“Today I am going blind”: Many Americans say health insurance doesn’t keep them healthy

Edna Garcia thinks she has paid her dues. For 34 years, she worked as a public high school teacher in Bridgeport, Connecticut, while also serving as a local lawmaker for eight years. In her retirement, she volunteers at her church, where she helps members deal with health insurance problems.  

“I have been beneficial to my community,” she told CBS MoneyWatch. 

But for Garcia, 73, enjoying her retirement has been difficult. Despite having health insurance for retired teachers through UnitedHealthcare, she has struggled to afford medical treatment. Garcia is diabetic, has Crohn’s disease, for which there is no cure, and suffers from a vision condition that has caused her eyesight to deteriorate over time. 

Garcia, who also has Medicare Part A and B so she can keep her private plan, said her health insurance falls short of covering her medical expenses or paying for the treatment her doctors recommend. 

“My eye doctor said the medication she wants to prescribe me for the problem I have is not covered by insurance. And I certainly cannot afford it,” she said. 

Instead, she uses prescription eye drops that her insurance does cover, but that don’t properly treat her condition. “They don’t meet the needs for my eyes. So today I am going blind,” Garcia told CBS MoneyWatch.

Garcia is only one of the many Americans who say they are unable to get the medical care they need despite carrying health insurance. Roughly 30% of working-age adults in the U.S. with health coverage said rising medical costs make it hard to afford essentials like food, utilities, car payments and loans, according to a recent survey from The Commonwealth Fund. That forces millions of people to take on debt to pay for care or make difficult tradeoffs.

Edna Garcia, 73, said she struggles to get the medical care she needs despite having health insurance. 

Courtesy of Edna Garcia

Garcia also said her insurance plan doesn’t cover Ozempic, a drug used to treat diabetes that has also grown popular for weight-loss and that can cost hundreds of dollars a month out of pocket. Meanwhile, she said her UnitedHealthcare plan at one point suddenly stopped covering Remicade, the medication she was taking to keep her Crohn’s disease flareups in check.

“I was fine, then all of a sudden insurance decided they wouldn’t pay for it because it cost too much,” Garcia said. “So my doctor took me off it and put me on something different, and I got sick like a dog, and I have been sick since.”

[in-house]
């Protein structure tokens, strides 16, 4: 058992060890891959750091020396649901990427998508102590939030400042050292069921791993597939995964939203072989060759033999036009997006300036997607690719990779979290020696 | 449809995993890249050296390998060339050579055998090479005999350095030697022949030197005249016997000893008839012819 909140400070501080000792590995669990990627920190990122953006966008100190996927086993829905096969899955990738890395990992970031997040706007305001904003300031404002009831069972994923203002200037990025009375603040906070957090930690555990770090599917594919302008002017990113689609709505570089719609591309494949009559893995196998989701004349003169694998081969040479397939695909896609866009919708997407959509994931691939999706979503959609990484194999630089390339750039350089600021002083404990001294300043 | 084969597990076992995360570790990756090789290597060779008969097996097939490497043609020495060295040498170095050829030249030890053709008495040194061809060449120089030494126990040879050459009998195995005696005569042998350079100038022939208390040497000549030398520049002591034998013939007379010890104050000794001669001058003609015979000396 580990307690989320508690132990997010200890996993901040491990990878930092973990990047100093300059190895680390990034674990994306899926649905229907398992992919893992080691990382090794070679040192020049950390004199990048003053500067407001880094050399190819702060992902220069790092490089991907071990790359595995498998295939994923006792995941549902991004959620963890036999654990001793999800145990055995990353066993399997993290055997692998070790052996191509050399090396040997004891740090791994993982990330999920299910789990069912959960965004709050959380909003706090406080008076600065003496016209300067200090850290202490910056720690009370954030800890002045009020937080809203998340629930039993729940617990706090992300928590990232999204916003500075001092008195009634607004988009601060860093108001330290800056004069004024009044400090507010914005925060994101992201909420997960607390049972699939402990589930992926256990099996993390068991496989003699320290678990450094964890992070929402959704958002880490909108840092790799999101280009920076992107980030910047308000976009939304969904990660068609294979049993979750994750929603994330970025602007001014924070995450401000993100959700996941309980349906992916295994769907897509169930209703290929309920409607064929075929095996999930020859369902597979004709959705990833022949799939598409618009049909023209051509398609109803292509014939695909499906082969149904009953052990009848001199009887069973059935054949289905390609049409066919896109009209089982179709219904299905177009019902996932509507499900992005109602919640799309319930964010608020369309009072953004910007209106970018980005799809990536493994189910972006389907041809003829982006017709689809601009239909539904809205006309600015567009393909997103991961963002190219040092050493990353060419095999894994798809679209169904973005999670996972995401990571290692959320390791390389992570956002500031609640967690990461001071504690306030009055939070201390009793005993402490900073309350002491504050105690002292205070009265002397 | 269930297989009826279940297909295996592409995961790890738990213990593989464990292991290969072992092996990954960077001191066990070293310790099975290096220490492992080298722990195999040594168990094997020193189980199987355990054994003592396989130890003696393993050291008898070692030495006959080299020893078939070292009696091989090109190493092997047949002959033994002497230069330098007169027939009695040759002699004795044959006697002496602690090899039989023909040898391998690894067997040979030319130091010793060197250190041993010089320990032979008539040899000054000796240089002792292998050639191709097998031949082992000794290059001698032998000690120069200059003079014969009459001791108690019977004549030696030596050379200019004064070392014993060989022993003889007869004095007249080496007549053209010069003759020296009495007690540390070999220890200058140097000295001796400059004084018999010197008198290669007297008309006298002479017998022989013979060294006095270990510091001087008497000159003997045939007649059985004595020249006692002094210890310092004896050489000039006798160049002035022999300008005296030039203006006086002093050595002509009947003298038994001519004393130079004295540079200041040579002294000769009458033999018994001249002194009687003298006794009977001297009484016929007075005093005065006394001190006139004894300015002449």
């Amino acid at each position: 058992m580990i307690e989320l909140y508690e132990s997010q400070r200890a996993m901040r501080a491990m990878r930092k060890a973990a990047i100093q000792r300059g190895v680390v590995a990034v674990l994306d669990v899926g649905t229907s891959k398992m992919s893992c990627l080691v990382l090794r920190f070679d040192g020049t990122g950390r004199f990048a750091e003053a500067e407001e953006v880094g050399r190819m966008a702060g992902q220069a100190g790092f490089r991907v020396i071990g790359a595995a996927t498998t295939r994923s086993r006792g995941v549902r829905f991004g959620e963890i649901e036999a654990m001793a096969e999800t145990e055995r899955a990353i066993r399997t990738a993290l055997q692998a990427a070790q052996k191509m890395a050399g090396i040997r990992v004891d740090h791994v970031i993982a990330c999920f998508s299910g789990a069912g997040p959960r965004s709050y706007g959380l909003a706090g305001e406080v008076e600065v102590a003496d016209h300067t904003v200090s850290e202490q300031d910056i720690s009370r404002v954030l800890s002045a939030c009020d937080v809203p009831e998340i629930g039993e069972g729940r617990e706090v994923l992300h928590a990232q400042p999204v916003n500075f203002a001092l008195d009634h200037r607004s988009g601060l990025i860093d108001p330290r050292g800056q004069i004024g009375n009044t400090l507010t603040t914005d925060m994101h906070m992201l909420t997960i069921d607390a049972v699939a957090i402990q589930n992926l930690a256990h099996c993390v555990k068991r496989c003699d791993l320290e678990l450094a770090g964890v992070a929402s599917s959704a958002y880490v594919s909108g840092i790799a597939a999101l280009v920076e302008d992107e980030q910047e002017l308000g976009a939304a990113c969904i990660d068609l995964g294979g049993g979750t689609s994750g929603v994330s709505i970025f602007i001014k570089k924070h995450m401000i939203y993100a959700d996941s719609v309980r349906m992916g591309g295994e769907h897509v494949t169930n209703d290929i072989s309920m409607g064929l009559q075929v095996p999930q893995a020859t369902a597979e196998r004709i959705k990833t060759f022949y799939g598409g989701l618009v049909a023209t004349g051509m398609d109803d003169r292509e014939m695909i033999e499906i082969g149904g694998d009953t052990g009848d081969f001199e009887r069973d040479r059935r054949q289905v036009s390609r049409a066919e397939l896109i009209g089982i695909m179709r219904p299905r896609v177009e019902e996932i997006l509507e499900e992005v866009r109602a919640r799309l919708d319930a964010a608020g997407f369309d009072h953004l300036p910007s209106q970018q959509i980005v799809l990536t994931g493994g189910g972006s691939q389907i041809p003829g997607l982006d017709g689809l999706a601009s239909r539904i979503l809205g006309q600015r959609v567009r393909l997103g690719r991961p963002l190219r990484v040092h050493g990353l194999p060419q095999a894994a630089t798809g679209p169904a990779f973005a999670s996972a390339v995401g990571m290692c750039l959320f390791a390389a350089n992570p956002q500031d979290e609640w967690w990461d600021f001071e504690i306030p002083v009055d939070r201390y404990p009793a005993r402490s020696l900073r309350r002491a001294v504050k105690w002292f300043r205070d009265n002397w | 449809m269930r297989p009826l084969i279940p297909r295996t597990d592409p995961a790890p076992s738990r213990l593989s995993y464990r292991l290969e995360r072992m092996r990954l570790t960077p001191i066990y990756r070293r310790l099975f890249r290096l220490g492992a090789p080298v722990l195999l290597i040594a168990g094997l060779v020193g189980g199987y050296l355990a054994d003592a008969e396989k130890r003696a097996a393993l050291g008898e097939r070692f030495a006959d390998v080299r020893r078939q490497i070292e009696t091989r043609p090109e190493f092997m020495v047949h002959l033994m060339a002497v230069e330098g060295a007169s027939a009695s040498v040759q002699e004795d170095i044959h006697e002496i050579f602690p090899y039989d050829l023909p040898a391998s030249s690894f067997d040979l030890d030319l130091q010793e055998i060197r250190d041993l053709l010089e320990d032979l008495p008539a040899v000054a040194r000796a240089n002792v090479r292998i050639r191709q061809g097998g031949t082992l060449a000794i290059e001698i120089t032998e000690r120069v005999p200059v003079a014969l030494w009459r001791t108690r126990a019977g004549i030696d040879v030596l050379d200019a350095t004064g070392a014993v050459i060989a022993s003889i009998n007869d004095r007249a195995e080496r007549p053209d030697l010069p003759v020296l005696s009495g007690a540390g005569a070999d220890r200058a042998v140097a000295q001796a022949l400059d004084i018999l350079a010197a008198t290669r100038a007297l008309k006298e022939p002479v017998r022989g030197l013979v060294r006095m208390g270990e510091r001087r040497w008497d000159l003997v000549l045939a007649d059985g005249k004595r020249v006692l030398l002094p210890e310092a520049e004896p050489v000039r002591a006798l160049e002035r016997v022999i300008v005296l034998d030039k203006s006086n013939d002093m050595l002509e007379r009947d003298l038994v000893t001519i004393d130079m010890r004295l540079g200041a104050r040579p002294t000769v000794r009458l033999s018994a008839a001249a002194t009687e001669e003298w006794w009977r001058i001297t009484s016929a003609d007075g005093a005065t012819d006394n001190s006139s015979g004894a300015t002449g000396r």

She has since been put back on the medication, which UnitedHealthcare is covering again, according to Garcia.

UnitedHealthcare declined to comment.

Still, Garcia said she is often forced to choose between essentials like groceries and pricier medications that could help her stay healthy but that she can’t afford out of pocket. 

“I go without medicine because I have to decide between eating and taking care of my medical needs,” she said. 

No birthday trip

Eddie Vader, 45, a veteran who has insurance coverage through TriWest Healthcare Alliance, said he sometimes has to bear costly expenses on his own because his plan doesn’t cover them. Vader is due for a root canal this month, a procedure he told CBS MoneyWatch he will have to pay out of pocket and that will cost him roughly $1,300.

“I can’t really afford it, but we have to make it work,” he said. “It’s going to be a tight month.”

Making it work will mean forgoing an annual trip he and his wife usually take for her birthday. “Typically we’d go spend a night at a hotel somewhere, get out of town and go somewhere. That’s not going to happen until we can afford it,” he said. 

TriWest did not respond to CBS MoneyWatch’s request for comment.

Expert breaks down rising health insurance costs


Adam Rollings, a North Carolina dock builder, is covered along with his two children under his wife’s insurance plan. An Onslow County school teacher, his wife gets health care benefits through a Blue Cross Blue Shield plan for state employees.

That plan costs the family about $10,000 per year. They spend another $3,000 to $5,000 a year on added health care expenses, most of which are to related to their nine-year-old son’s Type 1 diabetes.

“We are fortunate that we don’t care any medical debt, but our frustration is that the coverage she is offered as a county employee seems to be inadequate for what’s expected of her as a teacher and public service worker,” Rollings told CBS MoneyWatch. “We would expect to be fully covered, or at least for coverage to not be as expensive as it is for that typical family of four.”

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